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Taste The World: Injera Recipe [Ethiopia]

What is Injera and Teff Flour?

I love Phoenix.

There are so many reasons to love this city, but I think that the food is one of the best things about it. Since we’re so close to Mexico, it’s probably not a surprise that our Taco Tuesdays are unmatched. Exploring the food scene has made me more and more curious about the foods commonly found in other cultures. In this food journey, I’ve discovered Ethiopian food as well, which is really distinctive and unique to most Western culinary experiences.

One common staple of Ethiopian diet is injera, which is a spongey, crepe-like sour bread. Ethiopians eat it with almost every meal as a staple. Using your hands, injera is commonly used to scoop up stews or curry, tearing it off to create a spoon. Made of teff flour, injera has a unique flavor when used in this fermented form. Teff is the smallest grain in the world and is native to Ethiopia. It’s high in fiber, protein and iron, so it is packed with nutrition. In fact, it’s a whole grain–and gluten-free, too!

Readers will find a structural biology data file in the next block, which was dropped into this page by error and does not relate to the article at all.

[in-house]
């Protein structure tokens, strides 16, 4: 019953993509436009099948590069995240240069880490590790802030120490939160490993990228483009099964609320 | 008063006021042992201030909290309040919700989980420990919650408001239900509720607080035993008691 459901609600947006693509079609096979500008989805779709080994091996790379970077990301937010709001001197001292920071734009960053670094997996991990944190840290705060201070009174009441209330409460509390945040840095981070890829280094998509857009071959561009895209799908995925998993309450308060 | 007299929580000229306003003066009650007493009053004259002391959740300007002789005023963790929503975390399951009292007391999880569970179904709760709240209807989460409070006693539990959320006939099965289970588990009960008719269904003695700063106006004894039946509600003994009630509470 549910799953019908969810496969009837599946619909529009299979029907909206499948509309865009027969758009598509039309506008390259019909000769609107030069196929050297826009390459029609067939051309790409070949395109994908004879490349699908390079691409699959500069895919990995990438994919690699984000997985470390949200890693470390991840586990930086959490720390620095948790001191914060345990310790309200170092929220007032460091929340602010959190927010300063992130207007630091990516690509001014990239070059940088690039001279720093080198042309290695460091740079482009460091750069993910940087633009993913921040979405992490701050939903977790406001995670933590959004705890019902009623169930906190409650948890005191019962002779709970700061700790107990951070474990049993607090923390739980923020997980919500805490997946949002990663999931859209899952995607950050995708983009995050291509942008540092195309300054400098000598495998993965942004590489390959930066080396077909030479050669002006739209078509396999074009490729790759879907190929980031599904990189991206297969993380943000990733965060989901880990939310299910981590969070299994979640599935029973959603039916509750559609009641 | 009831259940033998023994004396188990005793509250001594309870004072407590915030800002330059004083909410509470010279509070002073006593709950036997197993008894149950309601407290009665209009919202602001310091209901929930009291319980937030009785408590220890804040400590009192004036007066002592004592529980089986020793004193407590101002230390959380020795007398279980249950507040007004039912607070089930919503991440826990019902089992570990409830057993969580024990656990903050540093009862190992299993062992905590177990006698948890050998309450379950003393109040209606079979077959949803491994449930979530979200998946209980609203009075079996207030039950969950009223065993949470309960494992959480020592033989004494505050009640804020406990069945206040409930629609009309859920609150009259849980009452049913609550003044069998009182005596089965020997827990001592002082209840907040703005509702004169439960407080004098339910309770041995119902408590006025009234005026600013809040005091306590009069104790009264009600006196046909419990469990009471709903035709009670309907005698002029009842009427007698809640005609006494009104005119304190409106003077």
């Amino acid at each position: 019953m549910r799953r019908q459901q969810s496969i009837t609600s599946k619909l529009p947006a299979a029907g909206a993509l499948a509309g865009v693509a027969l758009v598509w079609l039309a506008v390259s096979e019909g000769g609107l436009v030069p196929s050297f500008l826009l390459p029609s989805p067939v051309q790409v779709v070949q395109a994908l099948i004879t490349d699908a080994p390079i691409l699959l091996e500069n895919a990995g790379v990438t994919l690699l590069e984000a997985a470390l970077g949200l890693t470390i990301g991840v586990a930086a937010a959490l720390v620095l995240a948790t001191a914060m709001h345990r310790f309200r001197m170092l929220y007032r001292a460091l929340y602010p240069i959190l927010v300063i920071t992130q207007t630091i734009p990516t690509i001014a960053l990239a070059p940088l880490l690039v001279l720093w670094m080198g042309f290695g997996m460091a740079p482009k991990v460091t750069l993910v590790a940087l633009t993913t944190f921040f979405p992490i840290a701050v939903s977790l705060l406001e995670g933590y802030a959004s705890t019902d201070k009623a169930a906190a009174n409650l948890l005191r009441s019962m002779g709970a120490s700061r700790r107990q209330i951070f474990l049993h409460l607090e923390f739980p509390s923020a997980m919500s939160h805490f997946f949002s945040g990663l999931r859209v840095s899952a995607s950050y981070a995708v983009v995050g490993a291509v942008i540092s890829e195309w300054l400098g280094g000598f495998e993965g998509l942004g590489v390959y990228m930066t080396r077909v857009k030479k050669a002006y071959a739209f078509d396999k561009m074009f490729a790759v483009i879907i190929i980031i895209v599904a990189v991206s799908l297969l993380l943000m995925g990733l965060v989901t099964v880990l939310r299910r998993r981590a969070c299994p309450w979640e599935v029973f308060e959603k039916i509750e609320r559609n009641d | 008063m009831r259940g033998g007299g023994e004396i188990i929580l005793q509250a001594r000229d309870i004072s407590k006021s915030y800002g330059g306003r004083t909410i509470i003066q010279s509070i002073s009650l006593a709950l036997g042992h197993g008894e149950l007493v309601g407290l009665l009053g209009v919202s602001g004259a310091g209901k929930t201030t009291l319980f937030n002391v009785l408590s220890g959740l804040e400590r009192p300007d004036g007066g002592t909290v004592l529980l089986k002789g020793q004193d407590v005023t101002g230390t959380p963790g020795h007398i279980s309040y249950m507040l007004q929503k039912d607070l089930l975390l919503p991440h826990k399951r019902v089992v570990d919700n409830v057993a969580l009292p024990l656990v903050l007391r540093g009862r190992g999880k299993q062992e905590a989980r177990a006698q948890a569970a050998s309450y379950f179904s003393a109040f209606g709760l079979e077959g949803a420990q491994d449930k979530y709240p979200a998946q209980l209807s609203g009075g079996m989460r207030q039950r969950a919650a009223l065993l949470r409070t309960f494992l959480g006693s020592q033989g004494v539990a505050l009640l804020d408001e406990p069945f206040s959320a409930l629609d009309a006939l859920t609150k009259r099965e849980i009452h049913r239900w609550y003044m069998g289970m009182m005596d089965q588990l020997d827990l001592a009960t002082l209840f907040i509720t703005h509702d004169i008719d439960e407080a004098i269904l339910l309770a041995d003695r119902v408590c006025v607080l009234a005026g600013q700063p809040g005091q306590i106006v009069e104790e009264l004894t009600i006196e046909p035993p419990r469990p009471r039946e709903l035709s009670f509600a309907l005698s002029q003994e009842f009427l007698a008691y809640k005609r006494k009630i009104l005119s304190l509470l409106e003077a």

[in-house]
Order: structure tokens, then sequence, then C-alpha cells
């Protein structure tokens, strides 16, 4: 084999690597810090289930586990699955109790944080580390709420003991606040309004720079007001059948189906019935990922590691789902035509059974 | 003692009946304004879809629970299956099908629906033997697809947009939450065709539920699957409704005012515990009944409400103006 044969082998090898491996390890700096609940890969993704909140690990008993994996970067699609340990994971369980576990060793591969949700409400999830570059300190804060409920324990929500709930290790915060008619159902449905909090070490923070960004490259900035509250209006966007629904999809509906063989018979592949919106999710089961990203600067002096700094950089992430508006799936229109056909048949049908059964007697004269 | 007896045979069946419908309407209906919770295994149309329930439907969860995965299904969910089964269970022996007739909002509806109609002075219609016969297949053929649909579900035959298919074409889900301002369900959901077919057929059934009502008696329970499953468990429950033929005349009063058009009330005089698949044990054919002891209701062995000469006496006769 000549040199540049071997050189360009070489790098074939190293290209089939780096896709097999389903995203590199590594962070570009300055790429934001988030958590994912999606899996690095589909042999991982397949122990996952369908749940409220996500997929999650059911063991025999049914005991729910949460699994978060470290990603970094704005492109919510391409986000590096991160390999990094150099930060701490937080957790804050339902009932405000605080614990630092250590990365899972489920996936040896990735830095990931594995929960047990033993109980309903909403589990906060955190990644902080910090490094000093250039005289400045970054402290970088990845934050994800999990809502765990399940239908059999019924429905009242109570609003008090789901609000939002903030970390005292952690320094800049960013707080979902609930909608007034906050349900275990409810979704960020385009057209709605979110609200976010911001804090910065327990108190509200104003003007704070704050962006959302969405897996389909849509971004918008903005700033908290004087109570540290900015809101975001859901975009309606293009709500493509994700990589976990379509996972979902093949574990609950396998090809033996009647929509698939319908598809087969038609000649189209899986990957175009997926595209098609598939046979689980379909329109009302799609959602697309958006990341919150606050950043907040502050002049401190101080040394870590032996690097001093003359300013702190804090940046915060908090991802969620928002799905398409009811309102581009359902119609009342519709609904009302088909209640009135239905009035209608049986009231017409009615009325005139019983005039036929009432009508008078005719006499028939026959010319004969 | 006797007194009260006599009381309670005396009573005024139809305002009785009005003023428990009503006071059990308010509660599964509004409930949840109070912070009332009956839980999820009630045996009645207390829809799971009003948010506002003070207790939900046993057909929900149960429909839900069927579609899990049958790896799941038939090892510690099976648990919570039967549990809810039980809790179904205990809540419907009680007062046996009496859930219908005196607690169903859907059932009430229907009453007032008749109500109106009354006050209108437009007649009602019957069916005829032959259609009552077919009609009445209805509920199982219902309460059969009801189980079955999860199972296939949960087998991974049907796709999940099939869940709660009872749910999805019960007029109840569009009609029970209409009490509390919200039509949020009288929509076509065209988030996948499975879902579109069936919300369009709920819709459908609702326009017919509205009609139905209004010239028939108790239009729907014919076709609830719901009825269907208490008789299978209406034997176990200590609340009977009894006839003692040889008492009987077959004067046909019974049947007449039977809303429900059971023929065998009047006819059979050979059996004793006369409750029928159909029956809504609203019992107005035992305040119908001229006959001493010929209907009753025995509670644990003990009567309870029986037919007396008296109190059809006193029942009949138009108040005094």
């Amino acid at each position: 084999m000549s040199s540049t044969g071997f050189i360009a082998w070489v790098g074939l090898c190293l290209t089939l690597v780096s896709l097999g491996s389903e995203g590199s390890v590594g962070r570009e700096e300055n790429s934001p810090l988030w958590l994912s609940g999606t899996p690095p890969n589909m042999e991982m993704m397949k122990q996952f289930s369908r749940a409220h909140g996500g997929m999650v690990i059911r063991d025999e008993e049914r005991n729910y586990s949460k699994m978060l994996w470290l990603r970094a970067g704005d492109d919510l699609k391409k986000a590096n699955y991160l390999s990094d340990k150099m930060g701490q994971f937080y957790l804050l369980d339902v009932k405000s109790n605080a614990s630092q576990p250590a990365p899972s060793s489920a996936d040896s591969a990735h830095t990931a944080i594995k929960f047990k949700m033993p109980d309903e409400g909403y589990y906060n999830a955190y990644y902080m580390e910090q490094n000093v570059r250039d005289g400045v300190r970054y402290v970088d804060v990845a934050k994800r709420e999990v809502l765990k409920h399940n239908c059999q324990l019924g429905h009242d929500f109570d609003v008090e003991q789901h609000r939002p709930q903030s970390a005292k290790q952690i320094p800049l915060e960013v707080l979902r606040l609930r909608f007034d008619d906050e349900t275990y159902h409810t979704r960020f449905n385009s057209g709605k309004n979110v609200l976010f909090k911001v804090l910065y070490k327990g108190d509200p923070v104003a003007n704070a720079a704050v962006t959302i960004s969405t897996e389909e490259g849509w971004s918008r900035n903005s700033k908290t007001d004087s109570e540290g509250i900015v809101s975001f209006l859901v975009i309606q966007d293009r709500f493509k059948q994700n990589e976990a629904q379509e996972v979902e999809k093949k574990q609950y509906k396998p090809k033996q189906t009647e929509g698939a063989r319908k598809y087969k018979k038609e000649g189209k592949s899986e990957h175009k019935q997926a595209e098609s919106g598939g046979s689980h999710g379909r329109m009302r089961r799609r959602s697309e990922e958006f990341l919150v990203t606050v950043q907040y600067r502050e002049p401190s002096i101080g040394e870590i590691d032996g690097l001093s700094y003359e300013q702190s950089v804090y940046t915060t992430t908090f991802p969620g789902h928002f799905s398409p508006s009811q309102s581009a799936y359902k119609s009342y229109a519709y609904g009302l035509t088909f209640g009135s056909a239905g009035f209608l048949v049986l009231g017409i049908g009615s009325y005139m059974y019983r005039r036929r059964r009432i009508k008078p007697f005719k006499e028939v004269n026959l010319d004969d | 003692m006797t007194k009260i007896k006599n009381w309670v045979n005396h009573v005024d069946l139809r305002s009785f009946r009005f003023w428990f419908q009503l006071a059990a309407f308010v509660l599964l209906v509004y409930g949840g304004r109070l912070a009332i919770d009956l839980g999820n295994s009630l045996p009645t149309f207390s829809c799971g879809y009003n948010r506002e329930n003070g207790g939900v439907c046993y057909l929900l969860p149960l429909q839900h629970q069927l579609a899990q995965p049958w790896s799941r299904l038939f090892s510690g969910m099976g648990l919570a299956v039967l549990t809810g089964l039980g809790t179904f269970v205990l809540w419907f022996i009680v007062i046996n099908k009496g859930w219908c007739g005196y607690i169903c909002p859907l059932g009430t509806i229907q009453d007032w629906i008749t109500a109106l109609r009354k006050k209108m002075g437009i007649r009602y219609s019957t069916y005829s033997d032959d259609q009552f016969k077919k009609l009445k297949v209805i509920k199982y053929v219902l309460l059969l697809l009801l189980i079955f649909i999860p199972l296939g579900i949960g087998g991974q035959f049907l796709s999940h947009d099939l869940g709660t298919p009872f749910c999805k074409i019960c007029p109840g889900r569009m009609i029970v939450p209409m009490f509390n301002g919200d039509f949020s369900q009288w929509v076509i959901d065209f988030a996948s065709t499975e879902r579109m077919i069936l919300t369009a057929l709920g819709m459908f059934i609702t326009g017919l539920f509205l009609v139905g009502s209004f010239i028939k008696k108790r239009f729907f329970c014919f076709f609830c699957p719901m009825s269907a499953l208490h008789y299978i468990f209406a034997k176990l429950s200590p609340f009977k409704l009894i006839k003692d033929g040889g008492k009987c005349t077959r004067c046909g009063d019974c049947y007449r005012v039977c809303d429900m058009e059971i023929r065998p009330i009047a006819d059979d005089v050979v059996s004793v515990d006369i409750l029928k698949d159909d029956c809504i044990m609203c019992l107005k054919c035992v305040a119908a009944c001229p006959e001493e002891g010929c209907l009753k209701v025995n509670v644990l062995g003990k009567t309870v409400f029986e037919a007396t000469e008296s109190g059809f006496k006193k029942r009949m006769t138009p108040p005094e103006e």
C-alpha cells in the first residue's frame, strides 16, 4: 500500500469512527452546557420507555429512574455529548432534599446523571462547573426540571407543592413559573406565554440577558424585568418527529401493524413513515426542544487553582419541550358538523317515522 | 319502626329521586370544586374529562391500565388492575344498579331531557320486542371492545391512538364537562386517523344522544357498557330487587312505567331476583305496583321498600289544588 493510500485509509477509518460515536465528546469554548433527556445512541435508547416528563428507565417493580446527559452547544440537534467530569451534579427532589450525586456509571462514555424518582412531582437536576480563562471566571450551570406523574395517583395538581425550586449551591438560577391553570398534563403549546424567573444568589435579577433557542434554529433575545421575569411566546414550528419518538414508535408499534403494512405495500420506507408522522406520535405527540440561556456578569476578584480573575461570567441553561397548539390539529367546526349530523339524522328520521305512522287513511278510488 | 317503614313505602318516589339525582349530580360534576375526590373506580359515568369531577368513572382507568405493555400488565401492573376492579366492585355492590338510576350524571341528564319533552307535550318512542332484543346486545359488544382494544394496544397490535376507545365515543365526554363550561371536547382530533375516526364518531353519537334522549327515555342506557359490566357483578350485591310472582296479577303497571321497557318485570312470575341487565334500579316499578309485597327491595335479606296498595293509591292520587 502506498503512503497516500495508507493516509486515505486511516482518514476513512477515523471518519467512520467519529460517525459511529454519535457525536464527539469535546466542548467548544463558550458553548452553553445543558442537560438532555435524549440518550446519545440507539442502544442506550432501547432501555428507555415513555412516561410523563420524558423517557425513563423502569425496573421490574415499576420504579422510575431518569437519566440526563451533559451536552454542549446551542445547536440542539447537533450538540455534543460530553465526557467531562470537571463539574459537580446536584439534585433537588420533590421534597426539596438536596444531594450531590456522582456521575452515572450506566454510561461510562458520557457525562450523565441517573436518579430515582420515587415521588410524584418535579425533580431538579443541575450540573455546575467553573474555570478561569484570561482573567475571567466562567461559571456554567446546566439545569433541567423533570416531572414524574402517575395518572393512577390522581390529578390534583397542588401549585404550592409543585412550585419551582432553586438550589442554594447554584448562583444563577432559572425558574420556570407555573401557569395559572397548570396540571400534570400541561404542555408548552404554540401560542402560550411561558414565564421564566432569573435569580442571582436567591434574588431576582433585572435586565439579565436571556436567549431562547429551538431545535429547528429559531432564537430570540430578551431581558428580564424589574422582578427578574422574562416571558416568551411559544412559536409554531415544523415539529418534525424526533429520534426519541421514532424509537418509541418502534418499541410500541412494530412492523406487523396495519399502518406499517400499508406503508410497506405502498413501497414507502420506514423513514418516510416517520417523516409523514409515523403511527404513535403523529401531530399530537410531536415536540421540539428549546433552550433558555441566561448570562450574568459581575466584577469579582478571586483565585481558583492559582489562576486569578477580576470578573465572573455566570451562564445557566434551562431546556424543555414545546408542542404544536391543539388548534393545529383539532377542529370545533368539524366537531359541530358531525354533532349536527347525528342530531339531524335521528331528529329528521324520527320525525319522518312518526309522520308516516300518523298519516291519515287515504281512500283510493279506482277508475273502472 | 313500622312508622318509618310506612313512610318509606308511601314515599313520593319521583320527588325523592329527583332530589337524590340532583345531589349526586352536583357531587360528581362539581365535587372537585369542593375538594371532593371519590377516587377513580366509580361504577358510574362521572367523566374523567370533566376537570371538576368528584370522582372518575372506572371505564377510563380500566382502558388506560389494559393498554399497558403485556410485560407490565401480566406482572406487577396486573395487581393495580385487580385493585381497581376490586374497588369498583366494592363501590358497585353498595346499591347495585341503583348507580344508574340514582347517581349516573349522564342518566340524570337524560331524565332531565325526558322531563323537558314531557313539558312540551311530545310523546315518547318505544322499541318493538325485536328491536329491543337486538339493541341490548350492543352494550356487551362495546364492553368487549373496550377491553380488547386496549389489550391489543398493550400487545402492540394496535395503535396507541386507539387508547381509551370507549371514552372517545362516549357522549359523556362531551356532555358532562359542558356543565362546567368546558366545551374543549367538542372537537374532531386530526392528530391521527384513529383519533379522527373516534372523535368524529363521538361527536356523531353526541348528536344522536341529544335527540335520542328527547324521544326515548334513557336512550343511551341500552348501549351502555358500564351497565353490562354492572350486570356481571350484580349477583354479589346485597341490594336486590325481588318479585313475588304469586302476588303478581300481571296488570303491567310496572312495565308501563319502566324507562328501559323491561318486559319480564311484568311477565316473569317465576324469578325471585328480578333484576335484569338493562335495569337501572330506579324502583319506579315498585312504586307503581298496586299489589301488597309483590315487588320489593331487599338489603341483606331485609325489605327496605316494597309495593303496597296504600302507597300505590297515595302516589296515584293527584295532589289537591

Many people don’t love the sour taste of injera, so you can always skip the fermenting part of the recipe and just cook it. This method will produce a more traditional bread, similar to a pancake. The best part is imagining all the things you can scoop into it. Soup is a great choice, but curry, hummus, or any kind of dip would be great too! If you are trying to recreate an authentic Ethiopian dish, try pairing injera with meat stews, lentil dishes, or with vegetables or cheese.

Making injera makes me feel more connected to those who live and work in our Ethiopian field office. It allows me to appreciate global ingredients and how food connects us all.

 

Injera Recipe Ingredients

  • 1 1/2 cups teff flour (available at Whole Foods, Walmart, or Amazon)
  • 2 cups water
  • 1/4 tsp salt
  • 1 1/2 tablespoons coconut or olive oil

Directions

  1. In a medium-size bowl, stir together teff flour, salt, and water.
  2. If you want to recreate the authentic, fermented version of injera, let the mixture sit, covered, for 1 to 3 days. (Optional)
  3. Heat a heavy skillet over medium heat. Next, add in oil and swirl it to cover the bottom of the pan. Pour in 1/3 of the batter, or enough to cover the bottom of the pan.
  4. Cover and let cook until cooked through, about 3 to 5 minutes.
  5. For presentation, roll injera into little rolls (as if a small hand towel). Cover loosely with a towel until ready to serve.
  6. Enjoy!

Other recipes you may enjoy:

Philippines: Taste The World: Chicken Adobo Recipe

West Africa: Taste The World: Emudro Recipe

Peru: Taste The World: Causa